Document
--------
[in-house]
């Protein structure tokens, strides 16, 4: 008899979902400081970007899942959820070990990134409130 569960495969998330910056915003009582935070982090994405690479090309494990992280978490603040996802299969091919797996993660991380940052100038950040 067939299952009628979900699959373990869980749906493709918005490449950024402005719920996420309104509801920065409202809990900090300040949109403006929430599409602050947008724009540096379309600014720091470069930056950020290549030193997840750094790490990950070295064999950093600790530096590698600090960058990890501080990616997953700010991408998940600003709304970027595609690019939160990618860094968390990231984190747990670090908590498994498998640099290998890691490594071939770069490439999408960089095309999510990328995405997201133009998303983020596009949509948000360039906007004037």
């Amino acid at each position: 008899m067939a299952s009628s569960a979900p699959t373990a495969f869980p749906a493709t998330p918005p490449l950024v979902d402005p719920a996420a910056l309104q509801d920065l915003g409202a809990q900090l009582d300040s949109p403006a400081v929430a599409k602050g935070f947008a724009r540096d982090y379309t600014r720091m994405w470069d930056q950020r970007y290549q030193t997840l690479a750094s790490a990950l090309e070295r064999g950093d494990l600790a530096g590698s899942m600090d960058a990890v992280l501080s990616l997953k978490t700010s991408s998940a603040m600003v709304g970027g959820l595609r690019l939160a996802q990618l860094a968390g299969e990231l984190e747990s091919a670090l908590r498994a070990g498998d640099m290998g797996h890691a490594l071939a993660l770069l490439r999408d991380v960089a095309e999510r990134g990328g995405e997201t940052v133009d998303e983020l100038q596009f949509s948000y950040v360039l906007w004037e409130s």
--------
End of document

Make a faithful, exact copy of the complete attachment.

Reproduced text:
[in-house]
């Protein structure tokens, strides 16, 4: 008899979902400081970007899942959820070990990134409130 569960495969998330910056915003009582935070982090994405690479090309494990992280978490603040996802299969091919797996993660991380940052100038950040 067939299952009628979900699959373990869980749906493709918005490449950024402005719920996420309104509801920065409202809990900090300040949109403006929430599409602050947008724009540096379309600014720091470069930056950020290549030193997840750094790490990950070295064999950093600790530096590698600090960058990890501080990616997953700010991408998940600003709304970027595609690019939160990618860094968390990231984190747990670090908590498994498998640099290998890691490594071939770069490439999408960089095309999510990328995405997201133009998303983020596009949509948000360039906007004037």
């Amino acid at each position: 008899m067939a299952s009628s569960a979900p699959t373990a495969f869980p749906a493709t998330p918005p490449l950024v979902d402005p719920a996420a910056l309104q509801d920065l915003g409202a809990q900090l009582d300040s949109p403006a400081v929430a599409k602050g935070f947008a724009r540096d982090y379309t600014r720091m994405w470069d930056q950020r970007y290549q030193t997840l690479a750094s790490a990950l090309e070295r064999g950093d494990l600790a530096g590698s899942m600090d960058a990890v992280l501080s990616l997953k978490t700010s991408s998940a603040m600003v709304g970027g959820l595609r690019l939160a996802q990618l860094a968390g299969e990231l984190e747990s091919a670090l908590r498994a070990g498998d640099m290998g797996h890691a490594l071939a993660l770069l490439r999408d991380v960089a095309e999510r990134g990328g995405e997201t940052v133009d998303e983020l100038q596009f949509s948000y950040v360039l906007w004037e409130s």